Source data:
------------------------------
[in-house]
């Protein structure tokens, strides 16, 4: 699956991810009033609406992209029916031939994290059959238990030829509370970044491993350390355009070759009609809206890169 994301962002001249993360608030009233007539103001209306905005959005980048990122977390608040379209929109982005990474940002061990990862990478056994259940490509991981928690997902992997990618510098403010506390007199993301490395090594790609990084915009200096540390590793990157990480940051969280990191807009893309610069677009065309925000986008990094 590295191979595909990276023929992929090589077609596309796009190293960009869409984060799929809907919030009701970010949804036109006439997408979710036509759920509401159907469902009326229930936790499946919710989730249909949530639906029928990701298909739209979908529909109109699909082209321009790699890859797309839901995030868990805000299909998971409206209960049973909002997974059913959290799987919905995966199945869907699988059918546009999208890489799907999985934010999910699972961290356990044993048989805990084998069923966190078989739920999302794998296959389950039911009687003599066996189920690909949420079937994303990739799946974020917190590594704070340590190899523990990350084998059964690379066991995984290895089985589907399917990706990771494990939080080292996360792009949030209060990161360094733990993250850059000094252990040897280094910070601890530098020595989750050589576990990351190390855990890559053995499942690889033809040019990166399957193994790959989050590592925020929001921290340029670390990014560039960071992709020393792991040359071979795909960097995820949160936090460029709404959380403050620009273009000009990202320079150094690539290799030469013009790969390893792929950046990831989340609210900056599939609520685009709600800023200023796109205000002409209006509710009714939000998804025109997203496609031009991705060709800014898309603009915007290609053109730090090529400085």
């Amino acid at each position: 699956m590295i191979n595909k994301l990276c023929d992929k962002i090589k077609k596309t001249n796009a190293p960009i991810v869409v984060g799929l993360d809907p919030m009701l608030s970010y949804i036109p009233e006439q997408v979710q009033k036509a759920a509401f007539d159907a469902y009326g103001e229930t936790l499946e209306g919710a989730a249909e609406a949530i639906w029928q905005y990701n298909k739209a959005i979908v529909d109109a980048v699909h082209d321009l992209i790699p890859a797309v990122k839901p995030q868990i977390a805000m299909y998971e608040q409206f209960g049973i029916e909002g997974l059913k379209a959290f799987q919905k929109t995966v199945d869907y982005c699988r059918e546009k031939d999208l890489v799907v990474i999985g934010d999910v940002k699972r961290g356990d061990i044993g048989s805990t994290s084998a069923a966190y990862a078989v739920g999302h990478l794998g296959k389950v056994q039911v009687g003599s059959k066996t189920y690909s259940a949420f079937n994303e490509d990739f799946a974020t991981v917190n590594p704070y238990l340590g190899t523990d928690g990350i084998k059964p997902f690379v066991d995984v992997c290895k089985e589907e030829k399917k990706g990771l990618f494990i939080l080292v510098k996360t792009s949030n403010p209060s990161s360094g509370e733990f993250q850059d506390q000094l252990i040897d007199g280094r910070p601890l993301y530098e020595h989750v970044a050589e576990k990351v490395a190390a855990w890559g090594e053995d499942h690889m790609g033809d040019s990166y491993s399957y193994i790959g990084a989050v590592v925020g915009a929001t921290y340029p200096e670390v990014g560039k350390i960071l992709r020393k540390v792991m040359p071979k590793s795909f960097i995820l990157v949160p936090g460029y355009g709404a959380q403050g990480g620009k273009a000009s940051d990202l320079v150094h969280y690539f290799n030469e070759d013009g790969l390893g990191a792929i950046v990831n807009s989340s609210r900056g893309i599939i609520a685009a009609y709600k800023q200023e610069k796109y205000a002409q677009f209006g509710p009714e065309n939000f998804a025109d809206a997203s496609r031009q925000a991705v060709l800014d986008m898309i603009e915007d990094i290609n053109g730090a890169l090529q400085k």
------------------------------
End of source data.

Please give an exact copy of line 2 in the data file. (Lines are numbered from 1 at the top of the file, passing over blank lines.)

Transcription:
């Protein structure tokens, strides 16, 4: 699956991810009033609406992209029916031939994290059959238990030829509370970044491993350390355009070759009609809206890169 994301962002001249993360608030009233007539103001209306905005959005980048990122977390608040379209929109982005990474940002061990990862990478056994259940490509991981928690997902992997990618510098403010506390007199993301490395090594790609990084915009200096540390590793990157990480940051969280990191807009893309610069677009065309925000986008990094 590295191979595909990276023929992929090589077609596309796009190293960009869409984060799929809907919030009701970010949804036109006439997408979710036509759920509401159907469902009326229930936790499946919710989730249909949530639906029928990701298909739209979908529909109109699909082209321009790699890859797309839901995030868990805000299909998971409206209960049973909002997974059913959290799987919905995966199945869907699988059918546009999208890489799907999985934010999910699972961290356990044993048989805990084998069923966190078989739920999302794998296959389950039911009687003599066996189920690909949420079937994303990739799946974020917190590594704070340590190899523990990350084998059964690379066991995984290895089985589907399917990706990771494990939080080292996360792009949030209060990161360094733990993250850059000094252990040897280094910070601890530098020595989750050589576990990351190390855990890559053995499942690889033809040019990166399957193994790959989050590592925020929001921290340029670390990014560039960071992709020393792991040359071979795909960097995820949160936090460029709404959380403050620009273009000009990202320079150094690539290799030469013009790969390893792929950046990831989340609210900056599939609520685009709600800023200023796109205000002409209006509710009714939000998804025109997203496609031009991705060709800014898309603009915007290609053109730090090529400085």